What was special about Discovery was that I was anonymous and I could write it without expectation. Also, I was meeting these people for the first time. Shadow was my time period and I loved it. Book of Life was challenging because I’ve learned my favorite thing about writing is creating more characters. If you’re going to have a trilogy that is actually three books, I had to stop doing that.

In terms of emotion, I cried so much and laughed so much with book 3.

How did the idea come to you?

I had just finished a scholarly work on Elizabethan England, which basically me at I was in the library for 8 hours a day. I went on vacation in 2008 and in the airport saw that there was an entire wall on books with vampires, witches, werewolves and shapeshifters. What happened when I was in the library?

Then it turned into what would my vampire neighbor be like? He couldn’t have fangs because I would definitely know. And why do these women want to be witches? Don’t they know historically that it ends badly? In between classes I would keep thinking about it. If you were a vampire, how would you date? I would just make up stories and eventually these 2 imaginary characters started talking to each other and I started writing it down.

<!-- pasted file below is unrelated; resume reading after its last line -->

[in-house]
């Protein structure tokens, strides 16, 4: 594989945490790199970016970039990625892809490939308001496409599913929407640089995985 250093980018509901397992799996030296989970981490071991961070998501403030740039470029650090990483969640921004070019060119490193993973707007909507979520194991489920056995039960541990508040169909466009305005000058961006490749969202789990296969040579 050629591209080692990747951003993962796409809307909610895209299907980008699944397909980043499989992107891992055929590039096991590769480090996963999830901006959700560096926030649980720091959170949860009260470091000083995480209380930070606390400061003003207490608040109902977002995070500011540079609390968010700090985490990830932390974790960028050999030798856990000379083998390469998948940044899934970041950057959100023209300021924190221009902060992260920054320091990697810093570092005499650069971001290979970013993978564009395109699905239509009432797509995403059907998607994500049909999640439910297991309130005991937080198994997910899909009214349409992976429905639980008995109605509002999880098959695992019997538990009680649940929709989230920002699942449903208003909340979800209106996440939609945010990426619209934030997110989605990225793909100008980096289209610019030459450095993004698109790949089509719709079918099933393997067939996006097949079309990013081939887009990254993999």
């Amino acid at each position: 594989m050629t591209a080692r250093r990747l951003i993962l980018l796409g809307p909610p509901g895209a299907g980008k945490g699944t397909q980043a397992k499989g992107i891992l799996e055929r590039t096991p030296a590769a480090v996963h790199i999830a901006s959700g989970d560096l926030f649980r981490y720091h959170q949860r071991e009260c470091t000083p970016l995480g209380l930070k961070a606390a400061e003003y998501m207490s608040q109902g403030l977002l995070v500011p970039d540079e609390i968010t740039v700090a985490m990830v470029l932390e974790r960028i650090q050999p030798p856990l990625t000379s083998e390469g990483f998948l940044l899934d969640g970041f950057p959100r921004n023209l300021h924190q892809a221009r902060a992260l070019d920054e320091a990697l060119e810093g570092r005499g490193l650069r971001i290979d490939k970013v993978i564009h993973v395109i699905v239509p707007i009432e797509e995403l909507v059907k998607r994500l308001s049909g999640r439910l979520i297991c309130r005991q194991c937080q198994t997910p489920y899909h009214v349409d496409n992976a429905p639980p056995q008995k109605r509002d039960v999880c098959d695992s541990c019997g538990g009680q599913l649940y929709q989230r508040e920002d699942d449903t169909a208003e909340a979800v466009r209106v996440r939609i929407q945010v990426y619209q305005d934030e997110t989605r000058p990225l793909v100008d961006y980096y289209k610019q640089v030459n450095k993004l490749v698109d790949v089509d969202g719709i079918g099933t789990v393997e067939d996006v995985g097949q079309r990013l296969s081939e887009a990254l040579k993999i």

How do you work around your school schedule?

As a scholar, you’re always writing, so we become adept at working around writing. Basically, writing is a lot like yoga. It’s a daily practice.

I just have to write a word. Maybe a couple of words. If I ended up with a couple of pages every day, that would be great. After a couple of months, I had Discovery. I think that when people decide to write a book, they sit down and psyche themselves out about it. All they have to do is write one word. Every book that has ever been written was done one word at a time.

The Q&A was finished with that question and since my books were signed, I was able to leave.

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For the last 3 years or so, I’ve really only read YA. A Discovery of Witches was very highly recommended to me and now I will do the same to you. If you haven’t read them, you’re really missing out. I cannot suggest them enough.  Not only are the books amazing, Deborah really is one of the nicest people I’ve ever met.

The time it was about Sisters’ Fate